How has the land rush reshaped the labour regime in Myanmar and how have these in turn impacted on the land rush? This question is investigated by Doi Ra in this Working Paper produced as part of the Commodity & land rushes and regimes: Reshaping five spheres of global social life research project.
The contemporary land rush in Myanmar peaked in 2008. Even before then, working people had been pushed into economic informality.
In this paper, PhD researcher Doi Ra investigates the consequences of the land rush on working people and how changes in labour dynamics in turn impacted the land rush. She thus aims to understand the implications of the land rush in terms of structural, institutional and political transformations in society.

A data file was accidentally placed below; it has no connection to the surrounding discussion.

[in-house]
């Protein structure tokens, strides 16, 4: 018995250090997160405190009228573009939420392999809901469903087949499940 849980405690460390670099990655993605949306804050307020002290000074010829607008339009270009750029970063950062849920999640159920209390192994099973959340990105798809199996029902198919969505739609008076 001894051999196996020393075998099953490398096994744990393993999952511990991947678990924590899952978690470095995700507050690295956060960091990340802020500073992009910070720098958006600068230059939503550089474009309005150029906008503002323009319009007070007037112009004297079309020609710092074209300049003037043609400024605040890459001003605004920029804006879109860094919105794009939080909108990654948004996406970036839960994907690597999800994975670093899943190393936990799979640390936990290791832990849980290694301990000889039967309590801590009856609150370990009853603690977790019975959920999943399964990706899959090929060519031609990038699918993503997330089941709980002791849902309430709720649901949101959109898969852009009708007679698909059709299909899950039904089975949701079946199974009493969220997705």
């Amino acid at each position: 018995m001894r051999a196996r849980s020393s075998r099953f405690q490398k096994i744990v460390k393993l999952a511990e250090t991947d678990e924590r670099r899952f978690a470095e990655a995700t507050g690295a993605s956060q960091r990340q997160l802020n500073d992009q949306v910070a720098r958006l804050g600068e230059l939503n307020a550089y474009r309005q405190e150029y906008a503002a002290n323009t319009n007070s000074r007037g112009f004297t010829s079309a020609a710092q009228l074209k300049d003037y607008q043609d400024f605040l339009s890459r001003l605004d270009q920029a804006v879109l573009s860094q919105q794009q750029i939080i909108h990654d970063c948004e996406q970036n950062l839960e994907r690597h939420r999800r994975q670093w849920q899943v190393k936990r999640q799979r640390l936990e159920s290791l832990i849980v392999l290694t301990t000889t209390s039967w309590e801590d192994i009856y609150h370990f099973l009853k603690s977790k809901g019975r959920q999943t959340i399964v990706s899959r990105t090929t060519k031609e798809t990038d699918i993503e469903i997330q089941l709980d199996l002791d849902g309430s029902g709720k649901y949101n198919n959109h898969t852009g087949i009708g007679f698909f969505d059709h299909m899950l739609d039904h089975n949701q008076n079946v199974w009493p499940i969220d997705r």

Social impacts of the land rush in Myanmar
She argues that although land grabs seemed to plateau after their peak in 2008, the social implications are as yet insufficiently studied.
The over-emphasis on land for economic reproduction negates the social and political effects of land grabs leading to a 'fragmentation of classes of labour' with working people no longer able to receive a living wage.